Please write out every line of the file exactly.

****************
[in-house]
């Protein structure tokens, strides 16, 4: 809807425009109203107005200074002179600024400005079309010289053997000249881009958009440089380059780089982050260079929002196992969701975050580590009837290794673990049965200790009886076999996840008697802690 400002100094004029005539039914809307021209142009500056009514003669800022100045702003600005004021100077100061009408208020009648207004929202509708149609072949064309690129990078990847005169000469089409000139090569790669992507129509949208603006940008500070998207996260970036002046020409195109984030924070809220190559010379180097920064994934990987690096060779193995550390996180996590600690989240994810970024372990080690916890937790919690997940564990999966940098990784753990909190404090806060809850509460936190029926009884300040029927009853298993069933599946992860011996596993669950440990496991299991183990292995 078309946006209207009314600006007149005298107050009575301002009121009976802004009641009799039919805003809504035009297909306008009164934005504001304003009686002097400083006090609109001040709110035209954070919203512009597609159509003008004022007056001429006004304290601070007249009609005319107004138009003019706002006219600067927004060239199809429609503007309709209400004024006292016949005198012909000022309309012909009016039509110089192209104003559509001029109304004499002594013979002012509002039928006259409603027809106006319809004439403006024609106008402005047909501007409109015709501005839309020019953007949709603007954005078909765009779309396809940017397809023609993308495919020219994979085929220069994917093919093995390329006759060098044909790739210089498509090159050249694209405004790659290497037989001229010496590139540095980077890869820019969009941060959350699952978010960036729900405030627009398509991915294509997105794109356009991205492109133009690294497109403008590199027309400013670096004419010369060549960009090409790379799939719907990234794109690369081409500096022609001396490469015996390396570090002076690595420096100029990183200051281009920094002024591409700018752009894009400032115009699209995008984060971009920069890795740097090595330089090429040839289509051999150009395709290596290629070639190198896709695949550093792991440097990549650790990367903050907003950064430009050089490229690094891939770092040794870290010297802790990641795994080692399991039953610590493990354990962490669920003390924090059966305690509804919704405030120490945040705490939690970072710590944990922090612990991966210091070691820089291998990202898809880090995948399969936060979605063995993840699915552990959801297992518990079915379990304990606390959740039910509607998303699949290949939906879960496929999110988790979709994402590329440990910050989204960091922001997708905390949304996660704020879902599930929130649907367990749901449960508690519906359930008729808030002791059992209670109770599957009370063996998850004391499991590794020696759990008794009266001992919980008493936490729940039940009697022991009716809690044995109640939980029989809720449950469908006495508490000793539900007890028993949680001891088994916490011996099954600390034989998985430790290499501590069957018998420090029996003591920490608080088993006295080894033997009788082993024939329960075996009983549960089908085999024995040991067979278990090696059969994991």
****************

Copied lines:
[in-house]
């Protein structure tokens, strides 16, 4: 809807425009109203107005200074002179600024400005079309010289053997000249881009958009440089380059780089982050260079929002196992969701975050580590009837290794673990049965200790009886076999996840008697802690 400002100094004029005539039914809307021209142009500056009514003669800022100045702003600005004021100077100061009408208020009648207004929202509708149609072949064309690129990078990847005169000469089409000139090569790669992507129509949208603006940008500070998207996260970036002046020409195109984030924070809220190559010379180097920064994934990987690096060779193995550390996180996590600690989240994810970024372990080690916890937790919690997940564990999966940098990784753990909190404090806060809850509460936190029926009884300040029927009853298993069933599946992860011996596993669950440990496991299991183990292995 078309946006209207009314600006007149005298107050009575301002009121009976802004009641009799039919805003809504035009297909306008009164934005504001304003009686002097400083006090609109001040709110035209954070919203512009597609159509003008004022007056001429006004304290601070007249009609005319107004138009003019706002006219600067927004060239199809429609503007309709209400004024006292016949005198012909000022309309012909009016039509110089192209104003559509001029109304004499002594013979002012509002039928006259409603027809106006319809004439403006024609106008402005047909501007409109015709501005839309020019953007949709603007954005078909765009779309396809940017397809023609993308495919020219994979085929220069994917093919093995390329006759060098044909790739210089498509090159050249694209405004790659290497037989001229010496590139540095980077890869820019969009941060959350699952978010960036729900405030627009398509991915294509997105794109356009991205492109133009690294497109403008590199027309400013670096004419010369060549960009090409790379799939719907990234794109690369081409500096022609001396490469015996390396570090002076690595420096100029990183200051281009920094002024591409700018752009894009400032115009699209995008984060971009920069890795740097090595330089090429040839289509051999150009395709290596290629070639190198896709695949550093792991440097990549650790990367903050907003950064430009050089490229690094891939770092040794870290010297802790990641795994080692399991039953610590493990354990962490669920003390924090059966305690509804919704405030120490945040705490939690970072710590944990922090612990991966210091070691820089291998990202898809880090995948399969936060979605063995993840699915552990959801297992518990079915379990304990606390959740039910509607998303699949290949939906879960496929999110988790979709994402590329440990910050989204960091922001997708905390949304996660704020879902599930929130649907367990749901449960508690519906359930008729808030002791059992209670109770599957009370063996998850004391499991590794020696759990008794009266001992919980008493936490729940039940009697022991009716809690044995109640939980029989809720449950469908006495508490000793539900007890028993949680001891088994916490011996099954600390034989998985430790290499501590069957018998420090029996003591920490608080088993006295080894033997009788082993024939329960075996009983549960089908085999024995040991067979278990090696059969994991």